Splurging on Skippy

When I told my family and friends I was moving to Bangkok, they were thrilled, sad and curious. “Where will you live? How long are you going to be there for? How will you get around the city? Does it snow there?”

But my Dad only had one question: “How much does a Big Mac cost?”

On the surface it sounds like a silly question, but what he really wanted to know was the relative cost of things in Thailand.

Well, I’ve got your answer Dad: $1.83

Maybe Thai cows are cheaper than American ones, but it’s quite a deal compared to the $3.29 it is in the states (or $3.49 in NYC). For goods that are produced for the Thai population there are many bargains to be found. Food especially is quite inexpensive. Things like rice, milk, eggs and even beer are much cheaper here than their counterparts on the other side of the world. But if you’re a expat looking for a little something from home there is an unfortunate reality; if you want the imports you have to pay big.

Department stores, supermarkets and small shops offer everything you could want at home, from graham crackers to makeup to an iPod. But for all goods that are brought in to satisfy our desire for all things Western (I don’t mean cowboy hats), there is a huge import tax, and in many cases you could pay 30-50 percent more than you would at home.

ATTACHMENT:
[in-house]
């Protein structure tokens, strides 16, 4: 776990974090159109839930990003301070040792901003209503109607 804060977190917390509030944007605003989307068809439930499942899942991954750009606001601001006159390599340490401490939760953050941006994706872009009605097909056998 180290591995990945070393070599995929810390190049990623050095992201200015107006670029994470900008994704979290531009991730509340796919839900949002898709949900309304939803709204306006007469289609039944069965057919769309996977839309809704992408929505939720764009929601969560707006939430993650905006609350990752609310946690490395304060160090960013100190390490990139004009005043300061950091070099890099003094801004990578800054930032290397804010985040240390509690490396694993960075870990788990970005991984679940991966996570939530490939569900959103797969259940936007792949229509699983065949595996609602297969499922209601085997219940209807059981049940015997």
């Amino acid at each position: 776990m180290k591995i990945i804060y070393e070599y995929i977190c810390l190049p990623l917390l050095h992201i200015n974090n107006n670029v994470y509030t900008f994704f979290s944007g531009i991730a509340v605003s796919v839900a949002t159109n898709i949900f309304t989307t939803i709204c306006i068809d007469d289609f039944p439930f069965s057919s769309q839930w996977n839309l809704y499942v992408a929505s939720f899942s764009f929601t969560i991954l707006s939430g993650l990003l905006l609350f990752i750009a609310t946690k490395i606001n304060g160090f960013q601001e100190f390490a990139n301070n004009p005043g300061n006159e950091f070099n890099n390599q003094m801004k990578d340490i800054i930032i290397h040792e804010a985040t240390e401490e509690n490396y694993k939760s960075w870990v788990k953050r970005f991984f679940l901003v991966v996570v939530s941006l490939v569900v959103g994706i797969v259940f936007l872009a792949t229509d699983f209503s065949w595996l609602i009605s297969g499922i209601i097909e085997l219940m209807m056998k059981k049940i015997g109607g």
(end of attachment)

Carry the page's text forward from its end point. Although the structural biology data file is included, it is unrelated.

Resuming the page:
The most vulnerable place for my wallet has proven to be the grocery store. The excursion to Villa, a supermarket that caters to expats and carries all sorts of American treats, is an exercise in self-restraint and mathematical skills (or if you get a fancy phone, you just cheat and use the currency converter). There are just a few things I can’t seem to relinquish from my culinary routine.

Deciding not to give up my love of red wine, I have instead become a connoisseur of some new winemakers that I might have had an unfair bias against at home.

Oh is that a 2008 Vino Cheapo? I'll take it.

Oh is that a 2008 El Vino Cheapo? I'll take it.

And what goes better with a not-so-perfectly aged wine, than a delicious fromage. They have some nice mozzarellas, cheddars, brie. But even a block of Kraft American costs $10. Thankfully I’m not that desperate yet. But if I start eating individually wrapped cheese slices, one of you is going to have to step in with some gouda.


3 thoughts on “Splurging on Skippy

  1. Thanks for the comment. Just a thought – if you are craving hummus I seem to remember that MBK had a Middle Eastern and a Greek place on the 5th (?) floor, both of which looked pretty good. And wine – woah, so expensive!

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